(OPINION) Metro Atlanta must make strides to help marginalized, unbanked populationDar’Shun Kendrick, D-Lithonia
By State Rep. Dar’Shun Kendrick, D-Lithonia
Metro Atlanta is tremendously divided in terms of wealth. There is, and always has been, a stark difference between the “haves” and “have nots.” In fact, Atlanta is the number one city for income inequality in America. It is extremely difficult for low-income individuals in the area to break their cycle of poverty and increase their savings, as evidenced by the notion that if a person is born into poverty in Atlanta there is just a 4% chance of escaping poverty in their lifetime.
A key part of this issue is that not all citizens of Atlanta have access to a bank account in which to adequately protect and invest their funds. This lack of access in such a major city might shock some, but it comes as no surprise to many metro Atlantans in underserved communities.
The problem stems from income disparity and unemployment in the region, as there is a high correlation between unemployed, low-income and volatile income households and being unbanked. With an estimated 347,000 people receiving some form of jobless aid in Georgia this year, the underprivileged are falling behind, and unsurprisingly, the FDIC predicts an increasing number of unbanked households in the near future.
Further, a 2019 FDIC study in unbanked demographic research found that unbanked Americans are disproportionately of minority racial and ethnic backgrounds. So, if being of a volatile or low-income household correlates with being unbanked, and being unbanked overtly affects minorities, then Atlanta has work to do.
The intersectional complications that result in low-income individuals being unbanked or underbanked will not be resolved without deliberate support from well-established public, private and financial institutions.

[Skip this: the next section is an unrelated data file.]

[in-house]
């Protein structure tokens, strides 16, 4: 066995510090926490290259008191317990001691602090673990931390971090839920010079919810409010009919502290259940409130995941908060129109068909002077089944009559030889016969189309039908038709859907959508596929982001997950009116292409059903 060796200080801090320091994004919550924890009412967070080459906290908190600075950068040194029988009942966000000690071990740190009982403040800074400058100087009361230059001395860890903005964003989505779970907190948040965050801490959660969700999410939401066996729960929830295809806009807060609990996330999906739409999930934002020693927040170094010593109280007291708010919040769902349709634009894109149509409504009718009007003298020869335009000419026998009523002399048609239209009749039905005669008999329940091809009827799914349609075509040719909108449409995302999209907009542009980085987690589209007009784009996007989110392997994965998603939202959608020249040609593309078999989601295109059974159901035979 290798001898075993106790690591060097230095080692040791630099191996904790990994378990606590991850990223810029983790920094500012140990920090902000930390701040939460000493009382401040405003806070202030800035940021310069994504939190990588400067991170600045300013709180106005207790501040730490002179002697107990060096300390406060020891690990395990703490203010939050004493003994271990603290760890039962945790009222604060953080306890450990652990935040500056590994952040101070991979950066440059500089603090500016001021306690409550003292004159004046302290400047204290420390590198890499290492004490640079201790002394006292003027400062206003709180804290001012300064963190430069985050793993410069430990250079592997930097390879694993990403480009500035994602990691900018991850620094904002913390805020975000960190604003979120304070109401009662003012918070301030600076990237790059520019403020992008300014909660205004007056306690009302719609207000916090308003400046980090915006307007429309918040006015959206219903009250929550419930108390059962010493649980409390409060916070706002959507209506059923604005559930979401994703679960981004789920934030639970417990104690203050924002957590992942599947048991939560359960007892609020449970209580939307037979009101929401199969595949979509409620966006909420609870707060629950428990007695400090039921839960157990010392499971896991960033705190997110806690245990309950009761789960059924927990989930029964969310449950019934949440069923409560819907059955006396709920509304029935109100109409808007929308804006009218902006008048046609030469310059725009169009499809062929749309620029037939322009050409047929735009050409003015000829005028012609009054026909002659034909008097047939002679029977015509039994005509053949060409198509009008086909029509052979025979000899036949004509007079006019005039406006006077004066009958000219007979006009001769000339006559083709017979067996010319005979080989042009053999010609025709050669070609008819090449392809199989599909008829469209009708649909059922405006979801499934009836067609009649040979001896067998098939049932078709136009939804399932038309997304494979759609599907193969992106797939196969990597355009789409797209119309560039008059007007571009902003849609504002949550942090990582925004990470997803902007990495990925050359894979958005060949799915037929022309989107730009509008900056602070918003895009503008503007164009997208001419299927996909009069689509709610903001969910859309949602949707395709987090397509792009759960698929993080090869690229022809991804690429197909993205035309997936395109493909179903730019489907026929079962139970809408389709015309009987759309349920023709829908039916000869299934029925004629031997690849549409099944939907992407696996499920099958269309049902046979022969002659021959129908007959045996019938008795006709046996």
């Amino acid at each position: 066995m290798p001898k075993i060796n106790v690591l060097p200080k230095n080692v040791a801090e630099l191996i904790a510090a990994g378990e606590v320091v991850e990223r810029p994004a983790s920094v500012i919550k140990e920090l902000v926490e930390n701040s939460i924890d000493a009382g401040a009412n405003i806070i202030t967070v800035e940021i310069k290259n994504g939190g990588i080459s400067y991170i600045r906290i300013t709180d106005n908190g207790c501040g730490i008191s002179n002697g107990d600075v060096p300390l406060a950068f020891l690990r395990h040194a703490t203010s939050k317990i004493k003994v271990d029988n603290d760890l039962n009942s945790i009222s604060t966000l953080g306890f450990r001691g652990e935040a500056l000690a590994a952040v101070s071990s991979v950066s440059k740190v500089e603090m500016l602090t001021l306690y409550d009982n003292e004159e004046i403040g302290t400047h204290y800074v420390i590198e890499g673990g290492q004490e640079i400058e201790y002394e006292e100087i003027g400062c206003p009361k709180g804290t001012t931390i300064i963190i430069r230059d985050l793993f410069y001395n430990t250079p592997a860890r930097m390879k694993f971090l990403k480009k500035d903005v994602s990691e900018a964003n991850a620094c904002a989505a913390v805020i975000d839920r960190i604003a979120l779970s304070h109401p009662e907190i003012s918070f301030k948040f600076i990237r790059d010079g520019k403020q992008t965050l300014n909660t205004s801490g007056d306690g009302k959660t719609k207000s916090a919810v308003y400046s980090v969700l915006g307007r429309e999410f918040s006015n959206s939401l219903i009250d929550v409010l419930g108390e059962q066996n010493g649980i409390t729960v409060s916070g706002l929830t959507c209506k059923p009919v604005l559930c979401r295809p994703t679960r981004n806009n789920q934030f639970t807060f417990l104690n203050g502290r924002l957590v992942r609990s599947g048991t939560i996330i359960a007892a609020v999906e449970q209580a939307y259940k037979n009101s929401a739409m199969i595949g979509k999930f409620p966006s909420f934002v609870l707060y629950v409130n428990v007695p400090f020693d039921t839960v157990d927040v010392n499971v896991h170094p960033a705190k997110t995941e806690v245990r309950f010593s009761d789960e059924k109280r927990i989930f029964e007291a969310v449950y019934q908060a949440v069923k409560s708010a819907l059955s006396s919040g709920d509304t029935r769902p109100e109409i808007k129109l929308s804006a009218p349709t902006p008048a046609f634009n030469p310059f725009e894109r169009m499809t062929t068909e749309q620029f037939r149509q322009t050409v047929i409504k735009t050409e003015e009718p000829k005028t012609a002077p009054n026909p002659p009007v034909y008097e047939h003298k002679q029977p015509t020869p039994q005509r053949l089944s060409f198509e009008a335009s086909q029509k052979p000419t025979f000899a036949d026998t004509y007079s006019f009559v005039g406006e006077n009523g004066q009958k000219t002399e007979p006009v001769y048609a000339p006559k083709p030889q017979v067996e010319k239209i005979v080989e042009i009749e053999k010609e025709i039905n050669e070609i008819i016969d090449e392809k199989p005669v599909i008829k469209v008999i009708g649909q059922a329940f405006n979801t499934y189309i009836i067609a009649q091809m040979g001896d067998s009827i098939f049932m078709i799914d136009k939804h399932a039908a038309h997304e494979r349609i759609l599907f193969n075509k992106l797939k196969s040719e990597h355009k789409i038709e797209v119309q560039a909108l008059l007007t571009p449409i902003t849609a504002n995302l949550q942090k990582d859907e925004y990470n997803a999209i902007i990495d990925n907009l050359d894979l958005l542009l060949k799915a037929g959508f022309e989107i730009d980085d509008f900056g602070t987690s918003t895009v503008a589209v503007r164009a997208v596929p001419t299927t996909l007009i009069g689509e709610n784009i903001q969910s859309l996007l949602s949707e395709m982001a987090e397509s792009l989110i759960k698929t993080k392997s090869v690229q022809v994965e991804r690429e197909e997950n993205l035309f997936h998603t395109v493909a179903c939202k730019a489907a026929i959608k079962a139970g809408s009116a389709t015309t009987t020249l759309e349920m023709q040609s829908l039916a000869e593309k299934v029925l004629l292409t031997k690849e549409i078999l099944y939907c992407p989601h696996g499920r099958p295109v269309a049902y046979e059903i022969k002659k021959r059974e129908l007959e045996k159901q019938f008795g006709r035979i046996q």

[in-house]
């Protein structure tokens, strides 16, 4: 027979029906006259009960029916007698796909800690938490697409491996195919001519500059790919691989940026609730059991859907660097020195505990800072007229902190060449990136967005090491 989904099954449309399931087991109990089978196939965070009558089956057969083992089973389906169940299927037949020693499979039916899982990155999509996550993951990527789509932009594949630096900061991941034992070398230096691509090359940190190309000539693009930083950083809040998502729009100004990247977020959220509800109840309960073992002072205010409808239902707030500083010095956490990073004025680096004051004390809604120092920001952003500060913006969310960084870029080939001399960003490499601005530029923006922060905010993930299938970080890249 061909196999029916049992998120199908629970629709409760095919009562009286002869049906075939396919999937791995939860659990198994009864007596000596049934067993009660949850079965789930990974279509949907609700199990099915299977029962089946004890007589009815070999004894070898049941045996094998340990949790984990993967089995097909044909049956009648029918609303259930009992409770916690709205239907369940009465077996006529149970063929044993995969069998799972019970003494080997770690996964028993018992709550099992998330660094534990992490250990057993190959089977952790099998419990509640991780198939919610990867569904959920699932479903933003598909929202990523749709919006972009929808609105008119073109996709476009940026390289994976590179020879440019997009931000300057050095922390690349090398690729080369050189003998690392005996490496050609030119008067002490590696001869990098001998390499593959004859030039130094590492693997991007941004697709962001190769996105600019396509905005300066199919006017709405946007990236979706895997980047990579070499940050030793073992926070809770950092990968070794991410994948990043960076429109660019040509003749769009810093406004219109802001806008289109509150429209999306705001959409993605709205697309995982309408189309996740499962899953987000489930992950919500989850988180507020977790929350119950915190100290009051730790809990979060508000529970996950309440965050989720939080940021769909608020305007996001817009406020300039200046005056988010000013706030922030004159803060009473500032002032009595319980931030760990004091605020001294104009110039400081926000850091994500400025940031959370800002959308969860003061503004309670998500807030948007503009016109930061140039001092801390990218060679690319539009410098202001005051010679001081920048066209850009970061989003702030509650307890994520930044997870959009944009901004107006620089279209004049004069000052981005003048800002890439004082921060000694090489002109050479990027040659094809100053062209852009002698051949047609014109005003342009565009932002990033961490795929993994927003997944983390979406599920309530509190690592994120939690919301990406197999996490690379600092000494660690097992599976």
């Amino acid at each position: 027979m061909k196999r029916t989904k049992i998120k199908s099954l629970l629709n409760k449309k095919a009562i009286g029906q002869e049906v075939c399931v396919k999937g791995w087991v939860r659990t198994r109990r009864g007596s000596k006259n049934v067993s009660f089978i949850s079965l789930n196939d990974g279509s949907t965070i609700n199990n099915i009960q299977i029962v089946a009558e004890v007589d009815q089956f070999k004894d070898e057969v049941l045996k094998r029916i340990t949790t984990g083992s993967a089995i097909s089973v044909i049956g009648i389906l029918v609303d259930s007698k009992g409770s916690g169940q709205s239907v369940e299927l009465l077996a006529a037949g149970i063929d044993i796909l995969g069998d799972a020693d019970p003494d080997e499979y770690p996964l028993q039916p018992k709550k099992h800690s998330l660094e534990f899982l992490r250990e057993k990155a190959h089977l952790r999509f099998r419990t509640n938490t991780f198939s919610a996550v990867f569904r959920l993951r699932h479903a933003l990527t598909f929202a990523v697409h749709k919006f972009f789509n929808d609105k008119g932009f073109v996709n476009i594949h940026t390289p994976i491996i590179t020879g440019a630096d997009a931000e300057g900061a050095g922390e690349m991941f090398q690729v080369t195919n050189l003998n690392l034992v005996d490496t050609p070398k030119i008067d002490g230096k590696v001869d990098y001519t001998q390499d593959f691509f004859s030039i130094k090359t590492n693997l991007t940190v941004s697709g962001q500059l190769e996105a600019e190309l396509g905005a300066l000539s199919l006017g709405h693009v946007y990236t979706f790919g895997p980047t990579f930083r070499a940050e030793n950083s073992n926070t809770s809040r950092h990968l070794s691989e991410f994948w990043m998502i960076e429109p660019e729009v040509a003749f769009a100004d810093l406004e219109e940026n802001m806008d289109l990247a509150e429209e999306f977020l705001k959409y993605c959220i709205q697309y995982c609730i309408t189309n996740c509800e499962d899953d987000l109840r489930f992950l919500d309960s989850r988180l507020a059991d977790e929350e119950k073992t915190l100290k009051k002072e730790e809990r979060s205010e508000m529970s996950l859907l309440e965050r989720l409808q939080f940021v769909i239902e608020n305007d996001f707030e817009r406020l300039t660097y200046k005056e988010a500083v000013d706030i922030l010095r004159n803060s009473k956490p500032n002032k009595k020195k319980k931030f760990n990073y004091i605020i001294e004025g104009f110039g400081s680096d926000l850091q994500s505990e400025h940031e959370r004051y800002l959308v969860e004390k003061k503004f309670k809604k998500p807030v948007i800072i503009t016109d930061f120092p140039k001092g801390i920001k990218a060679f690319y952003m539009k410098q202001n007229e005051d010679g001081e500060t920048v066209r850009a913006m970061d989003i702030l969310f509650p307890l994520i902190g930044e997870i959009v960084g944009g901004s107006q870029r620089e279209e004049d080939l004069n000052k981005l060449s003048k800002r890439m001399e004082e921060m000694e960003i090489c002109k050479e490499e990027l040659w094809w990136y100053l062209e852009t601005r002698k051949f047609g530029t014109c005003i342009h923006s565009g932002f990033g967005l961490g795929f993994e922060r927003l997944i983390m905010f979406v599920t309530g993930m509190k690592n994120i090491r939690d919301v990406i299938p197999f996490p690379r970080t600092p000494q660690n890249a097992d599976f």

Luckily, some institutions of influence in the area are acting. Wells Fargo, for instance has committed to supporting the Atlanta community through a 10-year Banking Inclusion Initiative. It will provide previously marginalized groups with access to short-term credit, no overdraft fee accounts and affordable prudent financial council. Likewise, JPMorgan Chase has launched low-cost accounts with the hopes of attracting individuals who have never banked before. Such accounts will cost $60 compared to charges of $200 to $500 per year at check cashing and money order service providers.
According to the FDIC, Atlanta households are more likely to be unbanked than the rest of the nation and were among the most impacted by the pandemic. The No. 1 reason why? Being unable to meet minimum balance requirements each month. Banks need to continue to offer low-cost and no fee accounts, so we can make the banking system accessible to more people.
We have seen the deep impression COVID-19 has left on Georgia’s economy, particularly Georgia’s minority and diverse communities. Recent data from the Georgia Budget and Policy Institute has confirmed what we witnessed firsthand: “black Georgians who are unemployed and enrolled in unemployment insurance is higher than it’s been in this entire pandemic, and higher than it was even in the Great Recession.” With many families draining their bank accounts to stay afloat, we still do not know the lasting impact that overdraft fees may have had in forcing bank account closures.
Just as the effort to slow the coronavirus will take collective action, so will recovery. A key part of that recovery can come from America’s banks with resources, reach and expertise to help. Partnerships between banks, non-profits and community-based organizations that know how to reach Georgians most impacted by lack of banking will be critical to helping households get back on their feet. Unbanked and underbanked metero Atlantans need the extra resources in order to fully participate in the economy and achieve financial stability.
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